Psoriasis is a common and chronic skin disease affecting at least 100 million sufferers worldwide. While it is extremely prevalent understanding more about different forms of psoriasis, causes and treatments are largely unknown.

In honour of Psoriasis Awareness Month being held in August we discuss the different forms of psoriasis and potential treatments to help raise awareness.


What is psoriasis?

Psoriasis is categorized as an auto-immune disorder as the immune system produces excessive skin cells. This leads to chronic inflammation, red, itchy and often scaling plaques on the skin.

The spectrum of severity ranges from mild, affecting only small areas of the body, to severe affecting the entire body. Psoriasis can affect all races, ages and sexes with most diagnosis occurring in early adulthood.

There are several different forms of psoriasis:

  • Plaque
    The most common form of psoriasis appears as a raised, red patch covered with a silver/white buildup of dead skin cells. These are often itchy and painful and generally occur on the scalp, knees, elbows and lower back.
  • Guttate
    Guttate psoriasis appears as small dot-like lesions and commonly starts in childhood or young adulthood. It can be triggered by a strep infection and is the second most common form making up 10% of cases.
  •  Inverse
    Inverse psoriasis is characterized by a very red lesion in the body folds (behind the knee, under the arm or groin). Unlike plaque psoriasis it may be smooth and shiny in appearance.
  •  Pustular
    Pustular psoriasis appears as white pustules, containing white blood cells, on red skin. It is not infections or contagious and may affect any part of the body but is most common on the hands and feet.
  • Erythrodermic
    Erythrodermic psoriasis is particularly severe leading to widespread redness over most of the body. It can result in severe itching and pain but is rare occurring in only 3% of psoriasis cases.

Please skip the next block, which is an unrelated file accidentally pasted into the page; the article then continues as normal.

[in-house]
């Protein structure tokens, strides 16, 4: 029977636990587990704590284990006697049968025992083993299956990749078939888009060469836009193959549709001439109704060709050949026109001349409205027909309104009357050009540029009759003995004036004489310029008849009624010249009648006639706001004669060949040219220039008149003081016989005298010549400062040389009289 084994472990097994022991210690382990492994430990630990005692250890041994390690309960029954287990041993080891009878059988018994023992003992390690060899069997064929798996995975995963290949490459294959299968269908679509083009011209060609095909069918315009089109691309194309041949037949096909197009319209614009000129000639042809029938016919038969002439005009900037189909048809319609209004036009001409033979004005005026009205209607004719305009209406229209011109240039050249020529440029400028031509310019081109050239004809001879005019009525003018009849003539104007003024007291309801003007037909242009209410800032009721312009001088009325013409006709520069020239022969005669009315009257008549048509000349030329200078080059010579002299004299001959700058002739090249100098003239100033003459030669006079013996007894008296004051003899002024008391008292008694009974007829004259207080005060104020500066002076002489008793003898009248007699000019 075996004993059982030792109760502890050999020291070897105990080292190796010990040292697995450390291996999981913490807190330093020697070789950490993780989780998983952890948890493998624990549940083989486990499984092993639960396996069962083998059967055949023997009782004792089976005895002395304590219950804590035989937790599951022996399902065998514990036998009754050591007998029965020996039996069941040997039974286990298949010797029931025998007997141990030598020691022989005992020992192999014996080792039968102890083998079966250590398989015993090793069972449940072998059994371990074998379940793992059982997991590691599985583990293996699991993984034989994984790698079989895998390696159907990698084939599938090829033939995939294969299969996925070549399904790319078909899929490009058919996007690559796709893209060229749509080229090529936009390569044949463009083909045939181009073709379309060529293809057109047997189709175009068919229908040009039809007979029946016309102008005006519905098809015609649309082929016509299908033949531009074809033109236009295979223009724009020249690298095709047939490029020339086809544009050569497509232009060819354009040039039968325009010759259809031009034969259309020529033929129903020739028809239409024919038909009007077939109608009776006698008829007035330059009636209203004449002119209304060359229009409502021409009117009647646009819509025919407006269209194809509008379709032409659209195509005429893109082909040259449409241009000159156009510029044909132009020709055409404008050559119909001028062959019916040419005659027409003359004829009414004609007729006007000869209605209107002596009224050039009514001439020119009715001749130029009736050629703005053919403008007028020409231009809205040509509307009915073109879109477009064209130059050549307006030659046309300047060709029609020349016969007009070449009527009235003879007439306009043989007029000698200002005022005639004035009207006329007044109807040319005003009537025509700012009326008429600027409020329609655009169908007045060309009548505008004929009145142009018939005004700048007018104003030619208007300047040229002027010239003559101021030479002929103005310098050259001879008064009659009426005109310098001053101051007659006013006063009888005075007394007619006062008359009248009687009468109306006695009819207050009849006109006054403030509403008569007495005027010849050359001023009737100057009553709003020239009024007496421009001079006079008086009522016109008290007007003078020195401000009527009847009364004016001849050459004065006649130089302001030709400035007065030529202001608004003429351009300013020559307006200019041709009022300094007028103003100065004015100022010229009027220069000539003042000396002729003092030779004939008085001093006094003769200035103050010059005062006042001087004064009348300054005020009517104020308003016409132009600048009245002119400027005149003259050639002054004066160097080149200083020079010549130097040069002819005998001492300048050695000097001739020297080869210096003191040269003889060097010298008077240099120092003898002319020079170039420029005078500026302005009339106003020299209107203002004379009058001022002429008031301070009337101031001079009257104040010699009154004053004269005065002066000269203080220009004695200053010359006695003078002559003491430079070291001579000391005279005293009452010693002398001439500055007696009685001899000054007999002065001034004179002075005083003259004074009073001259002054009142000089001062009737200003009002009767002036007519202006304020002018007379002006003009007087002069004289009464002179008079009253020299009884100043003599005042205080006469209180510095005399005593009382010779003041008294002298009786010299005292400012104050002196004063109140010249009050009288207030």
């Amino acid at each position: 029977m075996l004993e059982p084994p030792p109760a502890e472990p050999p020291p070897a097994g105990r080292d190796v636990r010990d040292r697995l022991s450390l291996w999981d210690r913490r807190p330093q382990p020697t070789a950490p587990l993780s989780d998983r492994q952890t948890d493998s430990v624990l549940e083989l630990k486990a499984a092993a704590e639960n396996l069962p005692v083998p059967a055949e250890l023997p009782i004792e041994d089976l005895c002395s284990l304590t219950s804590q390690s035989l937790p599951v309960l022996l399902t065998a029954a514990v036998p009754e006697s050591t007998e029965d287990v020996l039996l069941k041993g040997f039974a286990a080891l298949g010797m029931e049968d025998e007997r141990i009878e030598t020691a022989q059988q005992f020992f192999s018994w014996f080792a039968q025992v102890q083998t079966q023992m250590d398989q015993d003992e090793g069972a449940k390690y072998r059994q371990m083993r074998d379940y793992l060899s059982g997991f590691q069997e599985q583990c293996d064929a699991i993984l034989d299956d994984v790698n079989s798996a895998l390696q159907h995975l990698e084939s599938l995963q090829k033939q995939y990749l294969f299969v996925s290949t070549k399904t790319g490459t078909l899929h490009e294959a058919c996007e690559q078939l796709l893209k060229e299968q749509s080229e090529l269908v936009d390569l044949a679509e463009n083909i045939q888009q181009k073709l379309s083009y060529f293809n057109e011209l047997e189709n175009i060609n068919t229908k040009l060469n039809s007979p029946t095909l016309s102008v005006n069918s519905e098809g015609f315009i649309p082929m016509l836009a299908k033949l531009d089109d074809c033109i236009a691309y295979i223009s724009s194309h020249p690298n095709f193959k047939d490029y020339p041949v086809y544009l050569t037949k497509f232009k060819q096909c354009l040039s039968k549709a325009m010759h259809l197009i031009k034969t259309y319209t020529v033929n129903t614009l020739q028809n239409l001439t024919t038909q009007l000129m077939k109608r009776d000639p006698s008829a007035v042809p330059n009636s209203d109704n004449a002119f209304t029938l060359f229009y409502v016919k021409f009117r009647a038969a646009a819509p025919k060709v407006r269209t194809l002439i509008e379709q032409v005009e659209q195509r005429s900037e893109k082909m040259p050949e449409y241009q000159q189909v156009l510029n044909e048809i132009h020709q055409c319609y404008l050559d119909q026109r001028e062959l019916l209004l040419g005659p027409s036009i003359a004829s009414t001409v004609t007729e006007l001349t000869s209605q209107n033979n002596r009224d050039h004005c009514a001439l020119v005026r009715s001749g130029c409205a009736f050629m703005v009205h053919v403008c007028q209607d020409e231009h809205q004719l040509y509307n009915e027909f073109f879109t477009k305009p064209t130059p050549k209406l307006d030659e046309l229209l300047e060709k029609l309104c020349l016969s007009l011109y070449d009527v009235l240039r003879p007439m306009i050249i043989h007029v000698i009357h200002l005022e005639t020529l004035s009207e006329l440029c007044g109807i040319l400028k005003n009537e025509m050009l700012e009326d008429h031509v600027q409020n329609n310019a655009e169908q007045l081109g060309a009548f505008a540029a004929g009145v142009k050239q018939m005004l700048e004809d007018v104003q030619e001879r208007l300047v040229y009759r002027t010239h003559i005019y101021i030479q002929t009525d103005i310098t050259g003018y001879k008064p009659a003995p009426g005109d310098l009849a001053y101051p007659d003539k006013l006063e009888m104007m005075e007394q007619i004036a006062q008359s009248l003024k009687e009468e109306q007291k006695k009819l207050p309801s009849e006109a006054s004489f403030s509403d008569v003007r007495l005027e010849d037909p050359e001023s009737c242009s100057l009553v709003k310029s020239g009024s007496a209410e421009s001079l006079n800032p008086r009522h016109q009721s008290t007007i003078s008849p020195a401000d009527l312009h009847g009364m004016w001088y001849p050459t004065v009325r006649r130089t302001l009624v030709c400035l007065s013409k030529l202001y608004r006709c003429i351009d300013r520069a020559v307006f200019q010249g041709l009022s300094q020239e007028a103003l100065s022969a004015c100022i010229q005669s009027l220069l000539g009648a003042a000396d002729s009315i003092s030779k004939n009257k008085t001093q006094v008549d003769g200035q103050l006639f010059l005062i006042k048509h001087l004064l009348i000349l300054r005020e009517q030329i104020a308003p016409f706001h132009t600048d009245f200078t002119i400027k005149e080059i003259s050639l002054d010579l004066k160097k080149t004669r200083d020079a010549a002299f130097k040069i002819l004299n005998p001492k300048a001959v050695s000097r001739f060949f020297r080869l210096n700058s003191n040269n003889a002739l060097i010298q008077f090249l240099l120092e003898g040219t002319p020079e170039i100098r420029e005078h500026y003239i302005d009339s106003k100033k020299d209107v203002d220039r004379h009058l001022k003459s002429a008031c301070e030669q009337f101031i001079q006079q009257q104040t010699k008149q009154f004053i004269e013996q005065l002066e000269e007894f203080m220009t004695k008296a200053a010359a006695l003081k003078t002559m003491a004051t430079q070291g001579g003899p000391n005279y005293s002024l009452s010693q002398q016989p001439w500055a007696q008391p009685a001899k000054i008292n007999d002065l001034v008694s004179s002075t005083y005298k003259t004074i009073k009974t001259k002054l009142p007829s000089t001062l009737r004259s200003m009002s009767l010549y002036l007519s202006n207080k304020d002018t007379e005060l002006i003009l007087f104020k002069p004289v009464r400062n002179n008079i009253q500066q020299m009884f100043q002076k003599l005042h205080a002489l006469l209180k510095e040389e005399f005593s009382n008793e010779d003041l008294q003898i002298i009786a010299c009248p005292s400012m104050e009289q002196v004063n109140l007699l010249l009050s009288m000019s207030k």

What causes psoriasis?

The cause of psoriasis is still largely unknown however genetic predisposition and environmental factors are thought to play a role. It is not uncommon for psoriasis to spontaneously clear for years at a time and resurface later.

As of yet the “master switch” which turns on psoriasis is still a mystery but many note that their symptoms tend to worsen in the colder months.

How to treat psoriasis?

While there is no cure for psoriasis it is controllable with medication. Those with mild psoriasis can typically treat their symptoms with topical products applied to the skin. These include:

  • Moisturizers
  • Tar preparations
  • Dithranol
  • Corticosteroid creams or ointments
  • Vitamin D
  • Ultraviolet light therapy may also be useful to help slow the production of skin cells.

For those with more severe forms of the disease prescribed oral medication or injections may be necessary. Maintaining a healthy diet and regular exercise can also help prevent flare ups of psoriasis.

If you have been diagnosed with or suspect you may have psoriasis it is best to visit your doctor who can help workout a treatment plan that is best for you.